Still, an interesting blog. Ada should be given more prominence in our modern times, especially in the schools.
    Wasn’t the first programmable computer assembled at Bletchley Park, for use in helping to check decodes of Nazi FISH cypher traffic in the Colossus machine?

    1. Thank you for your comment, Peter.

      Yes, I live in a European country, Norway.

      What surprises a lot of Norwegians is that the only date/ time related standard in Norway is NS-ISO 8601, which specifies a lot of different ways of writing dates, all beginning with the year.

      That said, the format is conventional. Leading zeroes and century digits may be omitted. ddmmyy (six figures, no century digits, no delimiters) is allowed in tables. ISO dates yyyy-mm-dd can be used for “technical” purposes. The fraction form d/m-y is incorrect, but is common and considered passable in handwriting.

      Picking another randomly selected European country, the United Kingdom, they too have just one standard for dates: BS ISO 8601:2004, BS EN 28601 (1989-06-30).

      Wikipedia notes, “Most style guides follow the DMY convention by recommending d mmmm yyyy (sometimes written dd/mm/yyyy) format in articles (e.g. The Guardian’s, and the Oxford Style Manual).

      Some newspapers use dddd mmmm d, yyyy for both the banner and articles, while others stick to DMY for both.

      In addition, YMD with four-digit year is used increasingly especially in applications associated with computers, and as per British standard BS ISO 8601:2004, avoiding the ambiguity of the numerical versions of the DMY/MDY formats.”

      Before becoming a burden on other people, and writing YYYY-MM-DD habitually, I used to write months as Roman nummerals, as: 13 x 2021. You will find that many of the books in my library have this format to indicate their purchase date.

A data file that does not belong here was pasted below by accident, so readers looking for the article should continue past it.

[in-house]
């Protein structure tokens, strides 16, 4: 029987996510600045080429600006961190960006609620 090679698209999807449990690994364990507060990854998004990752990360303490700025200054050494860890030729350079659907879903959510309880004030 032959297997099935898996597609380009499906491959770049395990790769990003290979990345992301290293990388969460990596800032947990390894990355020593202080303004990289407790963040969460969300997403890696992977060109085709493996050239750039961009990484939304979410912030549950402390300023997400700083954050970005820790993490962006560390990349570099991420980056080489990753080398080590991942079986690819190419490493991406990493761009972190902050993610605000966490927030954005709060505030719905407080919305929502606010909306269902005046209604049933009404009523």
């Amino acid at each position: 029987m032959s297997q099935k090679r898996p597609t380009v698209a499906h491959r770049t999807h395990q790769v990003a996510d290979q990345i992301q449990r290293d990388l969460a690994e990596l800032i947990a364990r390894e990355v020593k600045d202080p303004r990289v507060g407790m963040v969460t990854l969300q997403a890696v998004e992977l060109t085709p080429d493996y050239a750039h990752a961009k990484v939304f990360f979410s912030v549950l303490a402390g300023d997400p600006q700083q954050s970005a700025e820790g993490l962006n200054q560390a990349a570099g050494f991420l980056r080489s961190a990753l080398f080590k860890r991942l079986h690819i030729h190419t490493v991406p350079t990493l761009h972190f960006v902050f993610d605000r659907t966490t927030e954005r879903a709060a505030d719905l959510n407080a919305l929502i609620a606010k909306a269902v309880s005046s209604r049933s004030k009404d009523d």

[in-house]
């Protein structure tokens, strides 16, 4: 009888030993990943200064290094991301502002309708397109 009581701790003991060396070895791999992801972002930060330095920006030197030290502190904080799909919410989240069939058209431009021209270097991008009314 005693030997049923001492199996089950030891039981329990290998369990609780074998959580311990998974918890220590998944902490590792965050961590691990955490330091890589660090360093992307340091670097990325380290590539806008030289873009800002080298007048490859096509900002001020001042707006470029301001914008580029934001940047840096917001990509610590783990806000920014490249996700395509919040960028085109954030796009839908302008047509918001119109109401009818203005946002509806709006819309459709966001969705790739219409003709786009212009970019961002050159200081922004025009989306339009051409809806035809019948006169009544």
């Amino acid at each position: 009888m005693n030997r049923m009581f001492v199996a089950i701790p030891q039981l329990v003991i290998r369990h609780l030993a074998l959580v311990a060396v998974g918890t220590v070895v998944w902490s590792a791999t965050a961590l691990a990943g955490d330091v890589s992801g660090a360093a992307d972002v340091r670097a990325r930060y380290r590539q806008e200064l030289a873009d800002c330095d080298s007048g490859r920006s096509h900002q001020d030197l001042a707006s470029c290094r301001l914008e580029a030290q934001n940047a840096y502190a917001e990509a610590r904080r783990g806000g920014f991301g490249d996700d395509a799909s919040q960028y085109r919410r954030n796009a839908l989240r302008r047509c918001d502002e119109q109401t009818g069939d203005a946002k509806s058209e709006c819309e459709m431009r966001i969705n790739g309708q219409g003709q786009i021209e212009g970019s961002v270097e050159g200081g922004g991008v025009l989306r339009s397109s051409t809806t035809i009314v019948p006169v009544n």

The main reason I stick to YYYY-MM-DD is that using it means that documents automatically sort themselves into date order on computers. Such would not be the case if I began with a day or month.

  2. With respect to the other aspect of your comment, Peter, about the first computer. Yes, I regard Bletchley Park to be the home of the first computer, Colossus. The opinion is stated in a weblog post published 2018-12-25, Netbooks.

    The opening paragraph states, “Colossus was the world’s first digital, electronic, programmable computer, although it was programmed by switches and plugs and not by a stored program. It was constructed at Bletchley Park, England in 1943-4. It was designed by research telephone engineer Tommy Flowers (1905-1998), assisted by William Chandler, Sidney Broadhurst and Allen Coombs; with Erie Speight and Arnold Lynch developing the photoelectric reading mechanism. Twelve machines were built, which were used for military (decryption) purposes during World War II.”

    Not everyone agrees with this, many who live in USA regard ENIAC, built at the University of Pennsylvania in Philadelphia, as the first computer. Interestingly, especially in terms of Ada Lovelace Day, the first six programmers of ENIAC were all women: Frances “Fran” Spence (née Bilas,1922 – 2012); Jean Jennings Bartik (born Betty Jean Jennings, 1924 – 2011), Ruth Teitelbaum (née Lichterman, 1924–1986), Kathleen “Kay” McNulty (Antonelli, 1922 – 2006), Frances Elizabeth Holberton (née Snyder, 1917 – 2001) and Marlyn Wescoff (Meltzer, 1922 – 2008). Despite their competence, they were all classified as sub-professionals.